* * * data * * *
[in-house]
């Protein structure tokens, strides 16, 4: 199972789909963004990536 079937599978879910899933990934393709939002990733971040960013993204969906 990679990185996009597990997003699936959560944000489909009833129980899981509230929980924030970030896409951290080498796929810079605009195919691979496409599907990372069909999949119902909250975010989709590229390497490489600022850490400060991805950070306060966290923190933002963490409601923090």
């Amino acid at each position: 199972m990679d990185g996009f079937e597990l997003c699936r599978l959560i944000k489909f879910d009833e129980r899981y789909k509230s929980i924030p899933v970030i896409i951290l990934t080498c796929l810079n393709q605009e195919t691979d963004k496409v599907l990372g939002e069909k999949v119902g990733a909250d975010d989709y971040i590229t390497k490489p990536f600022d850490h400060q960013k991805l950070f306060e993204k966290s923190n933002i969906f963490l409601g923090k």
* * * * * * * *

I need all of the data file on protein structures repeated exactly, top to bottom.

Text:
[in-house]
């Protein structure tokens, strides 16, 4: 199972789909963004990536 079937599978879910899933990934393709939002990733971040960013993204969906 990679990185996009597990997003699936959560944000489909009833129980899981509230929980924030970030896409951290080498796929810079605009195919691979496409599907990372069909999949119902909250975010989709590229390497490489600022850490400060991805950070306060966290923190933002963490409601923090």
């Amino acid at each position: 199972m990679d990185g996009f079937e597990l997003c699936r599978l959560i944000k489909f879910d009833e129980r899981y789909k509230s929980i924030p899933v970030i896409i951290l990934t080498c796929l810079n393709q605009e195919t691979d963004k496409v599907l990372g939002e069909k999949v119902g990733a909250d975010d989709y971040i590229t390497k490489p990536f600022d850490h400060q960013k991805l950070f306060e993204k966290s923190n933002i969906f963490l409601g923090k």